For nearly three decades, an old Soviet airliner lay abandoned on a small airfield deep inside Siberia.
Years of neglect under the harsh Siberian climate had reduced the Aeroflot Tupolev Tu-104A to little more than a decaying wreck.
Until Maria Karmanova came into the picture.
On hearing about the old Tupolev rusting away at her local aerodrome at Berdsk, near Novosibirsk, she set herself the challenge of restoring it to its former glory.
Mathematician with a purpose
Karmanova, 31, holds a doctorate in mathematics and works at the Sobolev Institute of Mathematics in Akademgorodok, one of Russia's so-called "science cities."
She became an aviation enthusiast while making long air journeys to scientific conferences all over the world.
Becoming keenly interested in old Soviet-made airplanes, she traveled around Russia, the former Soviet Union and beyond, in order to locate and fly them.
She soon ticked off aircraft such as the Lisunov Li-2, the Ilyushin Il-14, Il-18, Il-62 and IL-76, the Tupolev Tu-134 and Tu-154B-2, the Antonov An-12 as well as the Mil Mi-2 and Mi-17 helicopters.
However, her most intense and fulfilling aviation adventure was awaiting near home: the derelict Tupolev Tu-104A at Berdsk.
Launched in the mid-1950s, the Tu-104 was briefly the world's only operational jet airliner -- a symbol of Soviet technological prowess at a time when Western aircraft manufacturers were still struggling to come up with a viable jet airliner.
Capable of flying up to 115 passengers over distances of 1,500 nautical miles, it remained the workhorse of Soviet civilian aviation until well into the 1970s.
The aircraft at the center of this story (registration number CCCP-42382) was delivered to Soviet flag-carrier Aeroflot in 1958 and remained in service for 20 years.
First it flew international routes out of Moscow's Vnukovo airport to destinations beyond the Iron Curtain.
Later it was transferred to Pulkovo airport near St.Petersburg (Leningrad at the time) and then Novosibirsk Tolmachevo airport, before decommissioning in 1978 saw it shipped to Berdsk.
In retirement, it was initially used by the local aero club as a classroom to train skydivers and glider pilots, but progressively fell into a state of disrepair exacerbated by vandalism and equipment theft.
Karmanova heard about the Tupolev in 2009 and headed to Berdsk to make inquiries.
The restoration project started to take shape and before long she was fully committed.
The challenge was daunting.
She had no experience of restoring or repairing aircraft, no idea what parts were needed or where they went, and no blueprints to work from.
Karmanova embarked on a quest to gather as much information as possible about the configuration of the Tu-104A cockpit.
At the local aero club, they advised her to contact the Administration of Civil Aviation of Western Siberia, where former pilots might be able to provide some guidance.
This way she met a former Tu-104 co-pilot who, in addition to offering some personal insights, volunteered a Tu-104 Flight Crew Operating Manual.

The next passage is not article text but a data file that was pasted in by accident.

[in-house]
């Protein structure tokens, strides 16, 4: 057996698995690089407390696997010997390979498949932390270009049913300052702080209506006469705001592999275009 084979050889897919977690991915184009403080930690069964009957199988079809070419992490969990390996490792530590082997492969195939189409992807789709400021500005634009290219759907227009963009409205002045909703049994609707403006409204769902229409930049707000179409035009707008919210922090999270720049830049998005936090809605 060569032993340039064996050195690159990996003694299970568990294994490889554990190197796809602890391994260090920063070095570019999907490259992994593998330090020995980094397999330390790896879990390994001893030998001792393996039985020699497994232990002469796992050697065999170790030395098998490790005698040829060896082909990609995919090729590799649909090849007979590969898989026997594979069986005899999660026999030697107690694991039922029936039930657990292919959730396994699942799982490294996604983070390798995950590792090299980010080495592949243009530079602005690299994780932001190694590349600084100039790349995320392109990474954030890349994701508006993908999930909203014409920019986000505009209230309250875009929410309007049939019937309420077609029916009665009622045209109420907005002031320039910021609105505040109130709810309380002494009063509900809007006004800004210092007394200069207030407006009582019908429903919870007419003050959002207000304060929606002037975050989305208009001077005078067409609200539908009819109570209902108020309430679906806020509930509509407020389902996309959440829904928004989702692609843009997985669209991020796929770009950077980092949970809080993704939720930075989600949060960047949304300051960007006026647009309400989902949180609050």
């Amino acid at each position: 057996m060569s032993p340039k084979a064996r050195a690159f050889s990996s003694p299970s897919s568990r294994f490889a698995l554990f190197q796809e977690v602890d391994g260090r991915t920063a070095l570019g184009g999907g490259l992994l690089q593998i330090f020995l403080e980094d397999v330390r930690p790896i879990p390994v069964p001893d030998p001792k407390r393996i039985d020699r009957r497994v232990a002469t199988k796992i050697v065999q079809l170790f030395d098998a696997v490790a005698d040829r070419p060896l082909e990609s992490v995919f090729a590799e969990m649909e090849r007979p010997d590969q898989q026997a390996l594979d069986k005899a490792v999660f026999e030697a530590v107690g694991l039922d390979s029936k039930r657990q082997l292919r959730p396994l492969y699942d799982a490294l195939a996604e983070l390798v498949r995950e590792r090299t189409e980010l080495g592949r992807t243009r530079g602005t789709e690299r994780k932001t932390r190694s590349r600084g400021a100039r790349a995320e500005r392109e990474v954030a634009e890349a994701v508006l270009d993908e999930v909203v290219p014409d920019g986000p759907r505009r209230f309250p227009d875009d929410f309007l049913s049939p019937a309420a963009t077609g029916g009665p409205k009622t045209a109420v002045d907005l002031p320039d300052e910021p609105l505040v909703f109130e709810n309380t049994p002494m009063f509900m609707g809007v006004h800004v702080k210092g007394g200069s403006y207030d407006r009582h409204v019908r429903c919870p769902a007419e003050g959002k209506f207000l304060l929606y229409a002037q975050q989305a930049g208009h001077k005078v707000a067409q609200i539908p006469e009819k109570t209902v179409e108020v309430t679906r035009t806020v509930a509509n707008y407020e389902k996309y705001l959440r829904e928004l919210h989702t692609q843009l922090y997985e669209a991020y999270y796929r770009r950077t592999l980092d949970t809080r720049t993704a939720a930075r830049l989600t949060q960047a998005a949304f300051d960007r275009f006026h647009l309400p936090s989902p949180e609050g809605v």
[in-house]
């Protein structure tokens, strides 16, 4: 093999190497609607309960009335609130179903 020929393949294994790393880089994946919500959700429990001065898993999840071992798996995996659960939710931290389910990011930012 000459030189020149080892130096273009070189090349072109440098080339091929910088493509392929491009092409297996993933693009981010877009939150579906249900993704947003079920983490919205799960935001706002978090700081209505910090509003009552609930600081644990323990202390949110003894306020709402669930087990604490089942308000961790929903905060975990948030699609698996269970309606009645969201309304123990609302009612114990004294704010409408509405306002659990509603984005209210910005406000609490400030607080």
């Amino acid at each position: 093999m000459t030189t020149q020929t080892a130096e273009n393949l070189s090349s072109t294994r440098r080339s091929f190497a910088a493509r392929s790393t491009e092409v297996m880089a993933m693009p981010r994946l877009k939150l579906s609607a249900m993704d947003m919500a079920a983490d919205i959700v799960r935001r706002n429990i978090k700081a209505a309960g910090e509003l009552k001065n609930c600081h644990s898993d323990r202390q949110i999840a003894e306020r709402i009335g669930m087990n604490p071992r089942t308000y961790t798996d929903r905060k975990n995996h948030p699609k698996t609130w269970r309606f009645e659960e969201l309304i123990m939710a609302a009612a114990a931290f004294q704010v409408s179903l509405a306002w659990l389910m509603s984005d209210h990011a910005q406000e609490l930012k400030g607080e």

He also helped her contact another former Aeroflot employee who'd worked as a flight engineer on the same aircraft type. He, in turn, gave her the aircraft technical manuals -- a real breakthrough.
Once she had enough details about the the Tupolev´s cockpit and components, Karmanova began scouring the secondhand market for missing parts.
Surprisingly, many Tu-104 spares can be found throughout Russia and neighboring countries, via the Internet.
And so one piece at a time, using her own money, Karmanova is reassembling the aircraft.
"The cockpit is currently about 60 to 70% restored to its original condition, but there's still much to do," she states proudly.
Although she started her journey single-handed, she was joined after one year by aviation maintenance worker Vladimir Chebotnikov.
He helps her install heavy equipment and restore many items.
Another three people have joined the project more recently, helping locate some of the missing parts and work on restoring some of the electrical system.
Karmanova is realistic about the ultimate goals of her project.
"Of course, my dream is to make this aircraft fly," she says. "But this would require so much money, paperwork and a huge amount of technical work that I don't think it's going to happen in the foreseeable future."
A more limited but feasible goal is to repair some of the electric equipment so that lights and communications equipment come back to life.
Ultimately, the idea is to turn the aircraft into a museum within the grounds of Berdsk airfield.
It's already possible to visit the aircraft during spring and summer.
Once restoration is complete, the aircraft will be properly adapted to receive visitors, turning it into a local attraction.
Who knows, one day it might inspire a new generation of enthusiasts devoted to preserving aviation's historical heritage.